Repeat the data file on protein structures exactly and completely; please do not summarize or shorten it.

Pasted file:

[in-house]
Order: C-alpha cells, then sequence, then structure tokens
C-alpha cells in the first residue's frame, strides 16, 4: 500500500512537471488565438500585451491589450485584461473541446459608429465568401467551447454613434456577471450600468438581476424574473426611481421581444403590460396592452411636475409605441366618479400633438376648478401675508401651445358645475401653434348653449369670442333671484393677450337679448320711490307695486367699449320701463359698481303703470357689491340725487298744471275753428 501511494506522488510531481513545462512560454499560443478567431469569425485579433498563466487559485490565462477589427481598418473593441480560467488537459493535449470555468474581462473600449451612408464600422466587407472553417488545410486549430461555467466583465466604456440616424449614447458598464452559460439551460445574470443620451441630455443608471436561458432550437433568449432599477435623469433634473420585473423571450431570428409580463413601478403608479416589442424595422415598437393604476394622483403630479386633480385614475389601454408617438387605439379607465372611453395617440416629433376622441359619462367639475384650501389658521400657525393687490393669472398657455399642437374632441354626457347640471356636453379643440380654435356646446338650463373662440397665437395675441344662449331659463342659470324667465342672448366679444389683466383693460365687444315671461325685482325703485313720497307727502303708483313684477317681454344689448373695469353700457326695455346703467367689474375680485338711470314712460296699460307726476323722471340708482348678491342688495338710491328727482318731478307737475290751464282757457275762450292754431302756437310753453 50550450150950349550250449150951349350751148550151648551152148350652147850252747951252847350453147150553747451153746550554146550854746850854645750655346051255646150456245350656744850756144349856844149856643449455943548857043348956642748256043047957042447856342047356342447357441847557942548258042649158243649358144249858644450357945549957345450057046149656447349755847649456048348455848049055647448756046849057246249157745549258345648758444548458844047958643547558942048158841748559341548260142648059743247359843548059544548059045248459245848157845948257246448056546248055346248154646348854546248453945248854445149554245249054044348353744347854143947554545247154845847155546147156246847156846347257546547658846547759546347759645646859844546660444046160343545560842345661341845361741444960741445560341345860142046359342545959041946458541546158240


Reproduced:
[in-house]
Order: C-alpha cells, then sequence, then structure tokens
C-alpha cells in the first residue's frame, strides 16, 4: 500500500512537471488565438500585451491589450485584461473541446459608429465568401467551447454613434456577471450600468438581476424574473426611481421581444403590460396592452411636475409605441366618479400633438376648478401675508401651445358645475401653434348653449369670442333671484393677450337679448320711490307695486367699449320701463359698481303703470357689491340725487298744471275753428 501511494506522488510531481513545462512560454499560443478567431469569425485579433498563466487559485490565462477589427481598418473593441480560467488537459493535449470555468474581462473600449451612408464600422466587407472553417488545410486549430461555467466583465466604456440616424449614447458598464452559460439551460445574470443620451441630455443608471436561458432550437433568449432599477435623469433634473420585473423571450431570428409580463413601478403608479416589442424595422415598437393604476394622483403630479386633480385614475389601454408617438387605439379607465372611453395617440416629433376622441359619462367639475384650501389658521400657525393687490393669472398657455399642437374632441354626457347640471356636453379643440380654435356646446338650463373662440397665437395675441344662449331659463342659470324667465342672448366679444389683466383693460365687444315671461325685482325703485313720497307727502303708483313684477317681454344689448373695469353700457326695455346703467367689474375680485338711470314712460296699460307726476323722471340708482348678491342688495338710491328727482318731478307737475290751464282757457275762450292754431302756437310753453 50550450150950349550250449150951349350751148550151648551152148350652147850252747951252847350453147150553747451153746550554146550854746850854645750655346051255646150456245350656744850756144349856844149856643449455943548857043348956642748256043047957042447856342047356342447357441847557942548258042649158243649358144249858644450357945549957345450057046149656447349755847649456048348455848049055647448756046849057246249157745549258345648758444548458844047958643547558942048158841748559341548260142648059743247359843548059544548059045248459245848157845948257246448056546248055346248154646348854546248453945248854445149554245249054044348353744347854143947554545247154845847155546147156246847156846347257546547658846547759546347759645646859844546660444046160343545560842345661341845361741444960741445560341345860142046359342545959041946458541546158240